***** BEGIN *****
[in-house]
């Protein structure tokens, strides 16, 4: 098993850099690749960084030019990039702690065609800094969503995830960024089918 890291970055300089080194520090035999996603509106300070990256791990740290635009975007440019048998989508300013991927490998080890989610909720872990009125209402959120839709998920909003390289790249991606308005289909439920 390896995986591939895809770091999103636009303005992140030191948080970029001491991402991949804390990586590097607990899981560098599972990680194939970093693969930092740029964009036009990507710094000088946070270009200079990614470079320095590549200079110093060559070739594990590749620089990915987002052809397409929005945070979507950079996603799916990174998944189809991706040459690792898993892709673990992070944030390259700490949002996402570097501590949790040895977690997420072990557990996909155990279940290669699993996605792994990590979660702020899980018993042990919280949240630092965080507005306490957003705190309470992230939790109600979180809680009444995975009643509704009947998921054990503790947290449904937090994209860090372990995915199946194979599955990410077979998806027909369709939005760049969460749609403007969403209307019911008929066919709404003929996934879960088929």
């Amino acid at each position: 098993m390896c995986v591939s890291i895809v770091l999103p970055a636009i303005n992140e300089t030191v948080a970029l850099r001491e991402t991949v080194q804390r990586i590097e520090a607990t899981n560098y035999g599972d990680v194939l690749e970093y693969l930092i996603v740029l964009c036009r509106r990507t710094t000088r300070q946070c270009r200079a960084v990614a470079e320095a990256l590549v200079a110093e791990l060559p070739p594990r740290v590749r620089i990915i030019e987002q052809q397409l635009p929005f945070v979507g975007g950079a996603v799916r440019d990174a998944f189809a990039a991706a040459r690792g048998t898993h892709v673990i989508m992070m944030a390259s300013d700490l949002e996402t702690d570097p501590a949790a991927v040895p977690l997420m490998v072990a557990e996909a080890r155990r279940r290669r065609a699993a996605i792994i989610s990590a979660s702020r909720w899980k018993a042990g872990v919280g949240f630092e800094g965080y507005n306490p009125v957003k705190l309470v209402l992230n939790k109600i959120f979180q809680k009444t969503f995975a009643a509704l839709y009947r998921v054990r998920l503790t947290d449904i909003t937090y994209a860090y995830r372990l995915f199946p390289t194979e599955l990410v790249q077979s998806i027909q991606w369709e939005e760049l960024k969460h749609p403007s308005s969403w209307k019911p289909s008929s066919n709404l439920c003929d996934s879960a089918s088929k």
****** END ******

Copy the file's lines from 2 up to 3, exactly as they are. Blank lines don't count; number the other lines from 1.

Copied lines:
């Protein structure tokens, strides 16, 4: 098993850099690749960084030019990039702690065609800094969503995830960024089918 890291970055300089080194520090035999996603509106300070990256791990740290635009975007440019048998989508300013991927490998080890989610909720872990009125209402959120839709998920909003390289790249991606308005289909439920 390896995986591939895809770091999103636009303005992140030191948080970029001491991402991949804390990586590097607990899981560098599972990680194939970093693969930092740029964009036009990507710094000088946070270009200079990614470079320095590549200079110093060559070739594990590749620089990915987002052809397409929005945070979507950079996603799916990174998944189809991706040459690792898993892709673990992070944030390259700490949002996402570097501590949790040895977690997420072990557990996909155990279940290669699993996605792994990590979660702020899980018993042990919280949240630092965080507005306490957003705190309470992230939790109600979180809680009444995975009643509704009947998921054990503790947290449904937090994209860090372990995915199946194979599955990410077979998806027909369709939005760049969460749609403007969403209307019911008929066919709404003929996934879960088929």
């Amino acid at each position: 098993m390896c995986v591939s890291i895809v770091l999103p970055a636009i303005n992140e300089t030191v948080a970029l850099r001491e991402t991949v080194q804390r990586i590097e520090a607990t899981n560098y035999g599972d990680v194939l690749e970093y693969l930092i996603v740029l964009c036009r509106r990507t710094t000088r300070q946070c270009r200079a960084v990614a470079e320095a990256l590549v200079a110093e791990l060559p070739p594990r740290v590749r620089i990915i030019e987002q052809q397409l635009p929005f945070v979507g975007g950079a996603v799916r440019d990174a998944f189809a990039a991706a040459r690792g048998t898993h892709v673990i989508m992070m944030a390259s300013d700490l949002e996402t702690d570097p501590a949790a991927v040895p977690l997420m490998v072990a557990e996909a080890r155990r279940r290669r065609a699993a996605i792994i989610s990590a979660s702020r909720w899980k018993a042990g872990v919280g949240f630092e800094g965080y507005n306490p009125v957003k705190l309470v209402l992230n939790k109600i959120f979180q809680k009444t969503f995975a009643a509704l839709y009947r998921v054990r998920l503790t947290d449904i909003t937090y994209a860090y995830r372990l995915f199946p390289t194979e599955l990410v790249q077979s998806i027909q991606w369709e939005e760049l960024k969460h749609p403007s308005s969403w209307k019911p289909s008929s066919n709404l439920c003929d996934s879960a089918s088929k």